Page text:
Trout Behavior in Winter Water
Finding trout holding water during the magic season is a pleasantly simple endeavor. Since flows are low and water temps are cool, trout tend to congregate in the deep, slow pools. These areas are often referred to as winter water.” Nymphing is the primary tactic used to fish winter water. Adjusting weight will be the ticket to finding the correct depth. Once you’ve hooked one fish, you can almost count on there being more in the same area. As air and water temps rise in the afternoon, some trout will move into faster riffles to feed on midges and blue-winged olives (BWOs). These fish are usually more eager to eat a well-presented fly than their lazy deep-water friends. Typically a slight adjustment of weight is all that is needed to change from fishing deep slow water to fishing faster riffles.
Landing and Handling Fish in Winter
Hooking and landing fish in wintertime is all about playing the fish quickly and efficiently. Using low rod-angles, and applying maximum pressure to the fish will result in a short fight, and healthy release. Handling of trout should be without gloves (latex is OK), with wet hands to protect the fish’s important slime layer. Photos should be quick before returning the trout back to the water to revive it facing upstream. The most important element of a safe release is minimizing air time. Keep trout submerged underwater as much as possible while removing the fly and reviving. Trout should swim away under their own power if revived correctly.
Gunnison County Fly Shop and Fishing Guides
If you’d like to learn more about winter angling, stop by a local fly shop, or even better, hire a professional fly fishing guide to teach you the intricacies of winter angling. Winter is the slowest season for fly shops and outfitters, meaning they will have time and availability to explain topics like rigging, fly selection and specific fishing techniques. Overall, fishing the magic season can be wonderfully rewarding. A laid-back schedule, peace and quiet, and the opportunity at beautiful fish are just a few reasons to consider winter fly fishing in the Gunnison area.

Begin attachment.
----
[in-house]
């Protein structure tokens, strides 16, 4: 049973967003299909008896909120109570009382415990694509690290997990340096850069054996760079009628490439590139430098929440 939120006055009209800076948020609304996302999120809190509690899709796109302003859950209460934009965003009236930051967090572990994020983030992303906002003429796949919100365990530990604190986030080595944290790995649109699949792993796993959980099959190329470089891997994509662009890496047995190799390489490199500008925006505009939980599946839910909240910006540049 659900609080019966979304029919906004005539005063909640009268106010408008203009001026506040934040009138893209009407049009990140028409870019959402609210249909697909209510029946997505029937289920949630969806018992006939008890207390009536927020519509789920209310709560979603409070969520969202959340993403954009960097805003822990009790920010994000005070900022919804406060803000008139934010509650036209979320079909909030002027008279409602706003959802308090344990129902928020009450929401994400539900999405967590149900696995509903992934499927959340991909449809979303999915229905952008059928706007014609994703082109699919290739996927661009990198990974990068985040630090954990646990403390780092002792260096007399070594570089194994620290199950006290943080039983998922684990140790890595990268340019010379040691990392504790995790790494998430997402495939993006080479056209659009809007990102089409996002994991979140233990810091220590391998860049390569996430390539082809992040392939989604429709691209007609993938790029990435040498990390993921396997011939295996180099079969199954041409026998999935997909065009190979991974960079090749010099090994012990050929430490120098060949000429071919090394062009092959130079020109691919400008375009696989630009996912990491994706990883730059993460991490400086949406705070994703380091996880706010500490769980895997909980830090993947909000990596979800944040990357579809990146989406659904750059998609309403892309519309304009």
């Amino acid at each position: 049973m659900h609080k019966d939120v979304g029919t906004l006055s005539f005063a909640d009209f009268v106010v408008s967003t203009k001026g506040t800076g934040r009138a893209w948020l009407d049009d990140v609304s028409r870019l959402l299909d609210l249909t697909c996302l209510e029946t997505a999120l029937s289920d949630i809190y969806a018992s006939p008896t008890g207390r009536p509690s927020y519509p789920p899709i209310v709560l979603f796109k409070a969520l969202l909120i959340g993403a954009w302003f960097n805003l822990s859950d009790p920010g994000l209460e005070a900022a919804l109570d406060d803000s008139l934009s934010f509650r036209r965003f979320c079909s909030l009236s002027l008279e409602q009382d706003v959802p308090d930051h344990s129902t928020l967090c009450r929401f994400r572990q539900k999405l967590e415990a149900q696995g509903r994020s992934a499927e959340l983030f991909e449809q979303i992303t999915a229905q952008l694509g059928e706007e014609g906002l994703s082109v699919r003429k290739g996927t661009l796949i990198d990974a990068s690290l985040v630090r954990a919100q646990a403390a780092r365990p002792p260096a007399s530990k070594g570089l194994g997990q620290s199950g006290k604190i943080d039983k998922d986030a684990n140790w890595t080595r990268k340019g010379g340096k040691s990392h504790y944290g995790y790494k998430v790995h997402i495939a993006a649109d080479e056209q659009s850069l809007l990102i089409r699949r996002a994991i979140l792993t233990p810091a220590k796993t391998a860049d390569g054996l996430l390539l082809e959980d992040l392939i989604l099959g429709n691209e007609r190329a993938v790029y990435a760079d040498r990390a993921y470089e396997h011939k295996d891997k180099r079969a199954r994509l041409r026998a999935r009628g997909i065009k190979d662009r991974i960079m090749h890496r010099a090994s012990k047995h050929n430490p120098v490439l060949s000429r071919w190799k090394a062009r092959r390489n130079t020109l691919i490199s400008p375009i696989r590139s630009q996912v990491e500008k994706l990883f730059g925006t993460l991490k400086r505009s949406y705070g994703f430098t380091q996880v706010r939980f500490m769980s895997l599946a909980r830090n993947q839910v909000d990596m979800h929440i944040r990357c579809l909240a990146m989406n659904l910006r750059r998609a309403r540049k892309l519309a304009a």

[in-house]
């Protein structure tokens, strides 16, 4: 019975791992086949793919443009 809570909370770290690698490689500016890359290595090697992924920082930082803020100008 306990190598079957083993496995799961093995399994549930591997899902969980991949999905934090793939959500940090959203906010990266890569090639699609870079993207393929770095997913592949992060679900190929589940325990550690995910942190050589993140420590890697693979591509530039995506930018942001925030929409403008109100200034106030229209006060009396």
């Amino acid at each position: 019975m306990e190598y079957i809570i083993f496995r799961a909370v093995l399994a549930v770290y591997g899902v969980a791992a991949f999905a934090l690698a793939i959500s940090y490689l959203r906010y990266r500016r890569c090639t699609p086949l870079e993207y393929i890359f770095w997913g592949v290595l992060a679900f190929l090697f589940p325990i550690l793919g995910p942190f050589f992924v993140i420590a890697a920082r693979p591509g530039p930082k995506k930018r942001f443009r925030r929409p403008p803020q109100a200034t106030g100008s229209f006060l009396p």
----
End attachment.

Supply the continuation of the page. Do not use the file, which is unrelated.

Other Gunnison and Crested Butte Winter Activities
Fishing can be a great complement to other winter outdoor activities in Gunnison and Crested Butte. The most popular winter sport in the Gunnison Valley is the exciting and challenging downhill skiing at Crested Butte Mountain Resort. Another option is nordic skiing, which lets you soak in the peace and quiet of the mountains while getting a great workout. Or try fat biking, the quintessential Gunnison Valley activity.
Lodging in Crested Butte and Gunnison
If you want to be as close as possible to the best fly fishing in the Gunnison Valley, consider staying in charming Gunnison or tranquil Almont. For proximity to the ski area, Mt. Crested Butte and Crested Butte have many lodging options, too. For a full list of Gunnison Valley hotels, vacation rentals and more, click the button below.
Patrick is a fly-fishing guide and fly shop operator in Almont, CO.